There has been quite a bit of discussion of asset bubbles and how to deal with them in the past few days, with front-page stories in both the Financial Times and the Wall Street Journal, and other follow-up pieces as well (see also an editorial in the FT, "The Great Asset Price Controversy"). I can hardly offer any great wisdom to this debate, never having set foot inside a central bank in my life. But let me offer one small piece of advice: when talking about how central banks should deal with asset bubbles, maybe we should drop the "bubble" metaphor. Bubbles can be burst with just a prick. This gives the impression that central banks can fight asset bubbles with something akin to a prick, and might cause central banks to look too hard such a policy tool, which may or may not exist. Exhibit A is this picture, which accompanied an article on asset bubbles in today's FT:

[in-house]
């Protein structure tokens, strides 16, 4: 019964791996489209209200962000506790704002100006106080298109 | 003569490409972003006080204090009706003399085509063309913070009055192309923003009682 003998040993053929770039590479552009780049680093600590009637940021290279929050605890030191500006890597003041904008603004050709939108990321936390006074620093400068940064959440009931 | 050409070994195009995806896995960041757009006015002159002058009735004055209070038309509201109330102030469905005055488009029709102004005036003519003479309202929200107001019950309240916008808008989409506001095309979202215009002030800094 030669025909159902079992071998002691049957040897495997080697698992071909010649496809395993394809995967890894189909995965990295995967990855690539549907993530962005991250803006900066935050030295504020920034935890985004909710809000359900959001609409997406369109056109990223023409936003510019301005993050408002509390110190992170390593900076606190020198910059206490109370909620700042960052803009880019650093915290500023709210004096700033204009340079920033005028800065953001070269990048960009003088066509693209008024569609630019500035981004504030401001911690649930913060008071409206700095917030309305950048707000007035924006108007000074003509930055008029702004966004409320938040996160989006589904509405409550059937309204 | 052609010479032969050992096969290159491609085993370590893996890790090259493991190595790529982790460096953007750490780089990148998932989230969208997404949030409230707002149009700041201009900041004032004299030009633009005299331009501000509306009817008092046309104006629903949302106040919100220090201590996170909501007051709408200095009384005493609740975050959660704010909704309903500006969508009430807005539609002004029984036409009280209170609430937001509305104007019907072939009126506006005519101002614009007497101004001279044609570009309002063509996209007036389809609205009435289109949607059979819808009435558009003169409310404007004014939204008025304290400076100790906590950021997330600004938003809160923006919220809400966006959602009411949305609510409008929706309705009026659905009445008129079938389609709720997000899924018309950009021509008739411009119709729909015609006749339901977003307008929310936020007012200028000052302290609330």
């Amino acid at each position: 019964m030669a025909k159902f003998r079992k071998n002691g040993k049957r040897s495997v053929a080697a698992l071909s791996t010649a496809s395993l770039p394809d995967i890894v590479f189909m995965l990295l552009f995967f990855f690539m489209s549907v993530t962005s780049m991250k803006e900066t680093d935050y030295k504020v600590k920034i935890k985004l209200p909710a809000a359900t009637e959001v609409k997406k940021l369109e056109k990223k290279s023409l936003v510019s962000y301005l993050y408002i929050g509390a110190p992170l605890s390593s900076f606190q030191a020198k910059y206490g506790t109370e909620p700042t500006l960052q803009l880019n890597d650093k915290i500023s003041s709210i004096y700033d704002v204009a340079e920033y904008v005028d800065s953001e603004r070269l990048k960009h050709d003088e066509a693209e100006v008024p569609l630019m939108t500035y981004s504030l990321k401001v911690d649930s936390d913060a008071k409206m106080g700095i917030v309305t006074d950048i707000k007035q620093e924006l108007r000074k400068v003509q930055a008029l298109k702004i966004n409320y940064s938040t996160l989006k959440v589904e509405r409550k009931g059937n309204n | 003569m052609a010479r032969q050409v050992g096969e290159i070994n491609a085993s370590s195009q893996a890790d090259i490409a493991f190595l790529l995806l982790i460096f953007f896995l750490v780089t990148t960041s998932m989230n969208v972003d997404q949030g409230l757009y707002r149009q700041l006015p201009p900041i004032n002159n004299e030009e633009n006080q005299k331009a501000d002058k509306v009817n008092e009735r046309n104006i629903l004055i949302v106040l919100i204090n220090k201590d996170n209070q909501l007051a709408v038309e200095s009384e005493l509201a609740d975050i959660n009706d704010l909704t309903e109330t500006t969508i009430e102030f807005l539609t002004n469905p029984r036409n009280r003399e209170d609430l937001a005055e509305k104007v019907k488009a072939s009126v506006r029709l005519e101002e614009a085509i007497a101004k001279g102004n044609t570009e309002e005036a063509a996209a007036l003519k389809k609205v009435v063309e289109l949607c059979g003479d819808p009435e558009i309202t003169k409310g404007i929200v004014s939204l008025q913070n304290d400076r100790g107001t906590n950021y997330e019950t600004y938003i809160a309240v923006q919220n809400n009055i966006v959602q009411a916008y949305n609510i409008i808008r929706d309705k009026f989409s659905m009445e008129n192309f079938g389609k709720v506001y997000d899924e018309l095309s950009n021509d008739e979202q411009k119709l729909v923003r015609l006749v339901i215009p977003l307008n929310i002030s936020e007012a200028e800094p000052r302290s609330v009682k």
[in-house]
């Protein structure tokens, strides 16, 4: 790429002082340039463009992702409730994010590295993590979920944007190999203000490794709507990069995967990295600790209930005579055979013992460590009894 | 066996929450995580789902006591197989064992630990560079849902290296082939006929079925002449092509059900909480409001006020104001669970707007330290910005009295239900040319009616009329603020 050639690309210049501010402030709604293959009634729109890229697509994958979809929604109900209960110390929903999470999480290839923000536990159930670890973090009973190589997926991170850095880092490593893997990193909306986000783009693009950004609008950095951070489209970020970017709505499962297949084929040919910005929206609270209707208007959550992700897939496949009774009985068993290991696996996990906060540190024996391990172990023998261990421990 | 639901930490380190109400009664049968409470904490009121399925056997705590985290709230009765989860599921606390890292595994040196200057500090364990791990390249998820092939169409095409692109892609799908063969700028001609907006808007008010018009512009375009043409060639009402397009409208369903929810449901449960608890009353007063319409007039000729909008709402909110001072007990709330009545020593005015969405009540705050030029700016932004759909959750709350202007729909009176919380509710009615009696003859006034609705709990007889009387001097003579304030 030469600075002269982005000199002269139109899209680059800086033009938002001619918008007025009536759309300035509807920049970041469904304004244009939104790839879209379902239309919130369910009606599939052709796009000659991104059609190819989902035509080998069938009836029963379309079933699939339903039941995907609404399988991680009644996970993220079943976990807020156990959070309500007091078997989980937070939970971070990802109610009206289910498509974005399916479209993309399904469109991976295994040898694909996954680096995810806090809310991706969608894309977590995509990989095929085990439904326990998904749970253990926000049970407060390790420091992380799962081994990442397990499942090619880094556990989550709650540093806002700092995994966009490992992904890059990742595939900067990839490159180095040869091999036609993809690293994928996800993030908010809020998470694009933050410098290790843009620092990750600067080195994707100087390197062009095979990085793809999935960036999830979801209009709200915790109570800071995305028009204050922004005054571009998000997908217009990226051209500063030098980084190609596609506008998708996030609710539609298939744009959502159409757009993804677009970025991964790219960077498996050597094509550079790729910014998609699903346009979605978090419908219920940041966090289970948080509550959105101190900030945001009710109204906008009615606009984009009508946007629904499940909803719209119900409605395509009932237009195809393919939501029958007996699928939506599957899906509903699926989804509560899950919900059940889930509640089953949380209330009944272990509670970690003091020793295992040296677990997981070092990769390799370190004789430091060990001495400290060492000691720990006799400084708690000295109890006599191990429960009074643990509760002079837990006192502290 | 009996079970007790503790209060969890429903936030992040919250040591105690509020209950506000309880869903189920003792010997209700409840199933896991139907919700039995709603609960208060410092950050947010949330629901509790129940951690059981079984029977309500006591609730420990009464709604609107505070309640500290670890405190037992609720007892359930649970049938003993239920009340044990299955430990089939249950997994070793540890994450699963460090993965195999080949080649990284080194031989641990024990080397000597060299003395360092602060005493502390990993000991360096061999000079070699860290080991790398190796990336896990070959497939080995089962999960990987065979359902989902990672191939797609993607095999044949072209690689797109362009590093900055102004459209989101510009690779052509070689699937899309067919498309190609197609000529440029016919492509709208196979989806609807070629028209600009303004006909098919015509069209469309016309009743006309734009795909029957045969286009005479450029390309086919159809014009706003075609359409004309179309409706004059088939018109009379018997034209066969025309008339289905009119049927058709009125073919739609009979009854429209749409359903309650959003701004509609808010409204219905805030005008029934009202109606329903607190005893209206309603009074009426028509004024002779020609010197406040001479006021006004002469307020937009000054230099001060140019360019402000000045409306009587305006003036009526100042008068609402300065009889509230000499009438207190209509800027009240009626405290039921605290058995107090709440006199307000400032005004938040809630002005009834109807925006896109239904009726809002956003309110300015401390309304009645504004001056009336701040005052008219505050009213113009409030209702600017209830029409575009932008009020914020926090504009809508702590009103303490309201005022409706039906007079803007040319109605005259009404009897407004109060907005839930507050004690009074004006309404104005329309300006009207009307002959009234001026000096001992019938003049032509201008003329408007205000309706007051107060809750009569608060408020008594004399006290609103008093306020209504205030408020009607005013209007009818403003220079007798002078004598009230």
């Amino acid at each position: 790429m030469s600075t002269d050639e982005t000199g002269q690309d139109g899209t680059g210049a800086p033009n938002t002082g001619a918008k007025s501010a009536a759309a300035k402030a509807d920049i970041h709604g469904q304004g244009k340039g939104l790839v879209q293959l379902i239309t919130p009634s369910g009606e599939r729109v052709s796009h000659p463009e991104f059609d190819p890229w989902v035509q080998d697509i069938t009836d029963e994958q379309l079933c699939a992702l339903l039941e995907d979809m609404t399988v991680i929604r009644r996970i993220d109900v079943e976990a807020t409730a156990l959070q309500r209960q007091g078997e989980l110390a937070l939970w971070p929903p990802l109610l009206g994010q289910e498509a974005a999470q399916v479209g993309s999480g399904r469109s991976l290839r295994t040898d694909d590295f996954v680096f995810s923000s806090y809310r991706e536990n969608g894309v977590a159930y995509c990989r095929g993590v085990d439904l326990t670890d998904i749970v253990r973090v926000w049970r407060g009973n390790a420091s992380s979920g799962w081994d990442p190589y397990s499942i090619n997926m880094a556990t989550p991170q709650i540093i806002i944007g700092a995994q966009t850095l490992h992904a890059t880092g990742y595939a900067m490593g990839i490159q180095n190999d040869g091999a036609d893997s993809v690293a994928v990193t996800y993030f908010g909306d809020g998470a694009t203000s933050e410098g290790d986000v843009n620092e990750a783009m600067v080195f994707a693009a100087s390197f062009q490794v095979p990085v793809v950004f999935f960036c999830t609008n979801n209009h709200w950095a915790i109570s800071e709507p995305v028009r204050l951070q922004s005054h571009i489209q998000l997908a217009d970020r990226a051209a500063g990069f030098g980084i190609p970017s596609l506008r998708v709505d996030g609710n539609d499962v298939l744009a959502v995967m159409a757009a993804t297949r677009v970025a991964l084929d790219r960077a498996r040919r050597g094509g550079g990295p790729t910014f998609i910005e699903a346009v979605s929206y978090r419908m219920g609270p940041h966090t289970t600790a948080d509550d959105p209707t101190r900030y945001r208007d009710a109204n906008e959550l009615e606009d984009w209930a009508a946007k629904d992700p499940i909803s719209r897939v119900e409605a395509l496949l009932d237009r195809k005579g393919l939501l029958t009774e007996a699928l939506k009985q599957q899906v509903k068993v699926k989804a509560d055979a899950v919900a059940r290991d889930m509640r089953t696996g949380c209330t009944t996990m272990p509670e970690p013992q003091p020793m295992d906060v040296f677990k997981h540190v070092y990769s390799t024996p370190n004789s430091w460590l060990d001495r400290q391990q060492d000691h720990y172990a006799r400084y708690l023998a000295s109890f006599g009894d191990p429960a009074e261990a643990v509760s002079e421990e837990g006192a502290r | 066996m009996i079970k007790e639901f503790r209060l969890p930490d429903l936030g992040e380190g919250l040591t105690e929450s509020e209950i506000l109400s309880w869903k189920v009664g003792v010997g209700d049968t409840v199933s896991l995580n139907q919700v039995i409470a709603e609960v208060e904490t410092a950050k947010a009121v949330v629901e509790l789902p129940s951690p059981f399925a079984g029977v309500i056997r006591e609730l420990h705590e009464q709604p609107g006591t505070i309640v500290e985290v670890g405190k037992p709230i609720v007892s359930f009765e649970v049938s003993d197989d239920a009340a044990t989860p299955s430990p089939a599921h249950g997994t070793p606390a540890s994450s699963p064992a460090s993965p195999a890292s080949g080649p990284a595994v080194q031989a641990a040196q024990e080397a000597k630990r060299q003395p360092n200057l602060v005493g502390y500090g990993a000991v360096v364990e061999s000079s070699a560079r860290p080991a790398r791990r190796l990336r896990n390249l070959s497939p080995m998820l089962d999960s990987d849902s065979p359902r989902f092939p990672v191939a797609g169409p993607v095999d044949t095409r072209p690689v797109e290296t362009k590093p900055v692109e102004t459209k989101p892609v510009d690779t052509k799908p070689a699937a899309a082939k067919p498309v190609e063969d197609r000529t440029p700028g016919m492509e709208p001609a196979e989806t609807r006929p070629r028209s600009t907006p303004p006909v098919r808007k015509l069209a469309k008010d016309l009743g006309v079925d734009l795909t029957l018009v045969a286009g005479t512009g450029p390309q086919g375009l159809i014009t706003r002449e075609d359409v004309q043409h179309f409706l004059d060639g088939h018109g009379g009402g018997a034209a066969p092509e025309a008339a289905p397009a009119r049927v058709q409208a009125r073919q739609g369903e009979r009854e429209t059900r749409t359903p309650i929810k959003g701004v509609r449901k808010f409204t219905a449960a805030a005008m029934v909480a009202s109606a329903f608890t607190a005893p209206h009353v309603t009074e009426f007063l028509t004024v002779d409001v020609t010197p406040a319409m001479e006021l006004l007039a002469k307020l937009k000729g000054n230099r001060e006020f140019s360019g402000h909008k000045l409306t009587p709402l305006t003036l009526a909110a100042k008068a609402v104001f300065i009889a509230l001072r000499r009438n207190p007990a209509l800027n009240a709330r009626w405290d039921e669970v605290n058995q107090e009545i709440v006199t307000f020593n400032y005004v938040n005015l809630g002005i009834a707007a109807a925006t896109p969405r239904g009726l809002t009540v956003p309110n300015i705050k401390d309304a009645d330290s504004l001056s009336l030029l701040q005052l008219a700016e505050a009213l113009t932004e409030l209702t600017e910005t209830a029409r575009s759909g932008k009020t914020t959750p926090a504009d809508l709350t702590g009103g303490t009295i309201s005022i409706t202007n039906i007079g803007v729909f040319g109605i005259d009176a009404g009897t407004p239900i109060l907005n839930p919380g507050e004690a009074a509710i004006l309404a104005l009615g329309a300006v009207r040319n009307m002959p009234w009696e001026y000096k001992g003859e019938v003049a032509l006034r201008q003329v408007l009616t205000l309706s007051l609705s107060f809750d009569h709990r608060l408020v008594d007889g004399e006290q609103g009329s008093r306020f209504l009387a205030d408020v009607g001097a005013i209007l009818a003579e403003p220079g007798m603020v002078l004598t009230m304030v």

Manias can persist even though many smart people suspect a bubble, because no one of them has the firepower to successfully attack it. Only when skeptical investors act simultaneously -- a moment impossible to predict -- does the bubble pop. ... [I]nvestors who spot the bubble attack only if each is confident that other skeptics are on board. In work done with Mr. Abreu, Mr. Brunnermeier concluded that if all the rational investors could agree to bet against the bubble, they could make big profits. But if they can't coordinate, it's risky for any one of them to bet against a bubble. So it makes sense to ride it up and then get out quickly as soon as the bubble's existence becomes common knowledge.Using the bubble metaphor may well be fostering a false illusion that central banks can pop asset bubbles with a policy tool akin to a prick, when in reality central banks need to bring out the blunt instruments. Personally, I think we need to be very, very careful in allowing the Fed to intervene in markets based solely on the Fed's perception of asset prices. That's a very dangerous proposition, and not one that I'm immediately head-over-heels in love with. Hindsight is 20/20, and in the aftermath of a bubble it's easy to say that central banks should have seen it coming. Witness the healthy debate over whether the current run-up in commodities is a bubble. What if it turns out to be a bubble, and we're already past the point where central banks needed to intervene? Think about that before you sign-off on giving central banks broad authority to pop asset bubbles.